Other common symptoms include petechiae – a rash of bloodstains that may appear red, purple or brown – bruising and nosebleeds.
The normal platelet count is between 100 and 400 thousand million per liter of blood.
Those who have ITP are unlikely to experience symptoms of bleeding unless their platelet count is below 20,000 million per liter of blood.
ITP in children almost always improves without treatment.
But adults are usually prescribed a short course of steroids to treat the condition.
For AstraZeneca prick, the risk of developing ITP continued for almost four weeks after prick.
There is no evidence that the AstraZeneca stroke caused blood clots despite growing claims and this is still being investigated.
Experts also insist that the benefits of the stroke outweigh the risks for most adults.
British health leaders, advised only under the age of 40, received a different vaccine because of their low risk of becoming seriously ill, along with the very low prevalence of Covid at the time.
The JCVI recommendation, which advises No. 10, may change if cases get out of hand due to the Indian version.
Edinburgh researchers said that the risk of ITP after the breakthrough of AstraZeneca – estimated at 11 per 1 million doses – was similar to the percentage observed for the MMR vaccine.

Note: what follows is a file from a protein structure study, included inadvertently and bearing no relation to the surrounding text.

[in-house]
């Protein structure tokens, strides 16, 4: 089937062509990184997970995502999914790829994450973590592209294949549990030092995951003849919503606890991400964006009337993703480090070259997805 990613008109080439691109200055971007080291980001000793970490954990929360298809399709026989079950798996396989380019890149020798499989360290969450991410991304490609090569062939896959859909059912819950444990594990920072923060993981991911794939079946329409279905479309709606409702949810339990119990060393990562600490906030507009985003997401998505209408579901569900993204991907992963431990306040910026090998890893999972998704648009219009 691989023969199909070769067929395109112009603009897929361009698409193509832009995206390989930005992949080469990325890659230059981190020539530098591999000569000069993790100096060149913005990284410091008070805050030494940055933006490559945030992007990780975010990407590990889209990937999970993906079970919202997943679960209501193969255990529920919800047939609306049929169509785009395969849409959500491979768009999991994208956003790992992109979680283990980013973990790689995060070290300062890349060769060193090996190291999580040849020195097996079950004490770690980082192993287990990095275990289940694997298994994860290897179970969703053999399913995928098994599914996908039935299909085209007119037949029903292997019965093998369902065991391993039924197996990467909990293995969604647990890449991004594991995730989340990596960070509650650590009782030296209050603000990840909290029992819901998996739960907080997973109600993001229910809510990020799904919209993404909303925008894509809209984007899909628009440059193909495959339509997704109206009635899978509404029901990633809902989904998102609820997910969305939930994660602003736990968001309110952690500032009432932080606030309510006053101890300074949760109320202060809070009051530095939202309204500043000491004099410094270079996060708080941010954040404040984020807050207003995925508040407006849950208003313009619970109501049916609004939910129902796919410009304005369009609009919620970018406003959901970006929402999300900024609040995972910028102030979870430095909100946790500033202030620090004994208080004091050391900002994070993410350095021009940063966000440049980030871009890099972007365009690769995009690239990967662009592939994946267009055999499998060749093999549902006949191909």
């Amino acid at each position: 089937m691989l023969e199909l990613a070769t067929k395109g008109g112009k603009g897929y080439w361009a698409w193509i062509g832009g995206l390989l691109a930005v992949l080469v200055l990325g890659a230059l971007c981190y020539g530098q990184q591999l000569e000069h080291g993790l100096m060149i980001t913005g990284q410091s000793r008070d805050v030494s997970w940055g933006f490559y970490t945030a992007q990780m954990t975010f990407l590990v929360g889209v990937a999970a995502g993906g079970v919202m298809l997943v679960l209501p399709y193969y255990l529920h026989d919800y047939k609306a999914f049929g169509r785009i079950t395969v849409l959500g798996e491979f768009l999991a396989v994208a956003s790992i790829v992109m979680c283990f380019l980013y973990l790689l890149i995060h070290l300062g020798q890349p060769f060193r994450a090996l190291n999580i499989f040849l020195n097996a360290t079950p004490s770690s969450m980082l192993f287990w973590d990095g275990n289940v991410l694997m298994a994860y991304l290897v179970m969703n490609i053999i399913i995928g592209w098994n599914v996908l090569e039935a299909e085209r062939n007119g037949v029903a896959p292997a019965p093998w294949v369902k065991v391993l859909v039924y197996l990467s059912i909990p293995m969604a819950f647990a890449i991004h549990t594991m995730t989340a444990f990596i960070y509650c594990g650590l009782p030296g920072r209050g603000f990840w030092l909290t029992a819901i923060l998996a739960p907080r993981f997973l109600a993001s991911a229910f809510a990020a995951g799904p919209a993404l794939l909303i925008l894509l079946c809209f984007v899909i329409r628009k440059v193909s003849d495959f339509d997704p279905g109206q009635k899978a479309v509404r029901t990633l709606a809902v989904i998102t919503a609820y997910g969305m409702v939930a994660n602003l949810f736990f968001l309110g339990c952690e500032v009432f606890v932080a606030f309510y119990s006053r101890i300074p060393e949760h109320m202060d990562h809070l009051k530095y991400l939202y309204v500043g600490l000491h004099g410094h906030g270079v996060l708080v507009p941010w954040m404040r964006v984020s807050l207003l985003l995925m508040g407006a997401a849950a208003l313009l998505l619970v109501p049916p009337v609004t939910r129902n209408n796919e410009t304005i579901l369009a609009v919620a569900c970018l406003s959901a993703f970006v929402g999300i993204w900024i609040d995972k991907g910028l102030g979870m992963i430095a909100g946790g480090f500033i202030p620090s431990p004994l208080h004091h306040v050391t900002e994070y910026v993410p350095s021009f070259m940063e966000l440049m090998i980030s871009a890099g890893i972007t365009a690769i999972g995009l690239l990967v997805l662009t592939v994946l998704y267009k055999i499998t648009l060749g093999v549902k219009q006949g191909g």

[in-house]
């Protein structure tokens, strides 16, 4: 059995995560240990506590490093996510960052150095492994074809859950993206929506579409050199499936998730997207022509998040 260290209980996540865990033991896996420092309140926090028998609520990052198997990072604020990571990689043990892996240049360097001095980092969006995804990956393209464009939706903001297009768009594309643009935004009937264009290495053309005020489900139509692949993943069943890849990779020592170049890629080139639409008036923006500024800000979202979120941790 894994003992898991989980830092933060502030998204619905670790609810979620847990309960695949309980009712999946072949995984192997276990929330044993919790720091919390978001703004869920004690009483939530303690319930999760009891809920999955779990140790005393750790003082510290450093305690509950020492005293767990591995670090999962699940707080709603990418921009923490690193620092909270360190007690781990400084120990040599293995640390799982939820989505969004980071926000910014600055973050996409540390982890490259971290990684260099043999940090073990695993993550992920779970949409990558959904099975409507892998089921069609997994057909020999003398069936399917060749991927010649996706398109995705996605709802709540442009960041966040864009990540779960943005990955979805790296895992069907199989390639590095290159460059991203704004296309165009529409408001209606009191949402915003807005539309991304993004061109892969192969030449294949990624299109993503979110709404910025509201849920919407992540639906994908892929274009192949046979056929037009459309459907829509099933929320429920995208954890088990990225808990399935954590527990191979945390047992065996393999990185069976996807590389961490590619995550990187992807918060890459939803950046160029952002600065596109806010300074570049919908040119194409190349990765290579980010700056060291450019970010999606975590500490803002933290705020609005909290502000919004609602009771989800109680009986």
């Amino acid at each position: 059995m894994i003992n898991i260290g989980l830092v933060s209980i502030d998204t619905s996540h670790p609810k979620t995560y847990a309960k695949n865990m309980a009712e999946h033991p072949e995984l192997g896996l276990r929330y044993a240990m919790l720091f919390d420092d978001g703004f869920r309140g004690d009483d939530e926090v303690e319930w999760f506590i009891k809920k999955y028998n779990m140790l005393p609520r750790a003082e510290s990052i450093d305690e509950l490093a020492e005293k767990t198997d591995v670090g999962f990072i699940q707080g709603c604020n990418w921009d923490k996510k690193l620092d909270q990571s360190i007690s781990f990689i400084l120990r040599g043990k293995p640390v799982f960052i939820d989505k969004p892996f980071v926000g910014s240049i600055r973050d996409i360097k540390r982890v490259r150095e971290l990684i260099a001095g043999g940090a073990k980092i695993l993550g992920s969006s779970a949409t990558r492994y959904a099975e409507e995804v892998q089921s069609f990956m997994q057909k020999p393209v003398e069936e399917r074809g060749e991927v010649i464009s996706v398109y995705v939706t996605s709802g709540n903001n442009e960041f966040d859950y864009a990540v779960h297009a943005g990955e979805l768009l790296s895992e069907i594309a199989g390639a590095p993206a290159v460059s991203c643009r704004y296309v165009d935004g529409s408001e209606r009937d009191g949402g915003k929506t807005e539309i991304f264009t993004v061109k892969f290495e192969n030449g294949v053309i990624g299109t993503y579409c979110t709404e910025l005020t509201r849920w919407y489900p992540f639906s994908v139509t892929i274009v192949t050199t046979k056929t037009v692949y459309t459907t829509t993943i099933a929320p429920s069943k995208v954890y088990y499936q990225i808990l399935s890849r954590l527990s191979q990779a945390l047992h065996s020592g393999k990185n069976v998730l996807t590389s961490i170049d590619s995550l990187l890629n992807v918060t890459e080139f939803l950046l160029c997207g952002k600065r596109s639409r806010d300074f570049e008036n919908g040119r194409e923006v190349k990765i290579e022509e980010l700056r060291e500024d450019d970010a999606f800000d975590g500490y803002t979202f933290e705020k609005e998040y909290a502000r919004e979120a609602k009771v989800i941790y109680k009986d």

Professor Aziz Sheikh, the study’s author, argues that the “very low risk” of ITP, clotting and bleeding should be “seen in the context of the very clear benefits” of a stroke that has been shown to save lives many times.
Dr Will Lester, a consultant hematologist at the University Hospital Birmingham NHS Foundation Trust, who was not involved in the study, said ITPs were often “manageable” and the risk of death from the condition was “very rare”.
He insisted that “there is currently no evidence” that any vaccine against Covid is more risky than another.
Patients who developed ITP had a mean age of 69 years and often had at least one underlying health condition, such as heart disease or diabetes.
The first clots to worry about people receiving the AstraZeneca vaccine were those that appeared in the veins near the brains of younger adults in a condition called CSVT (cerebral sinus venous thrombosis).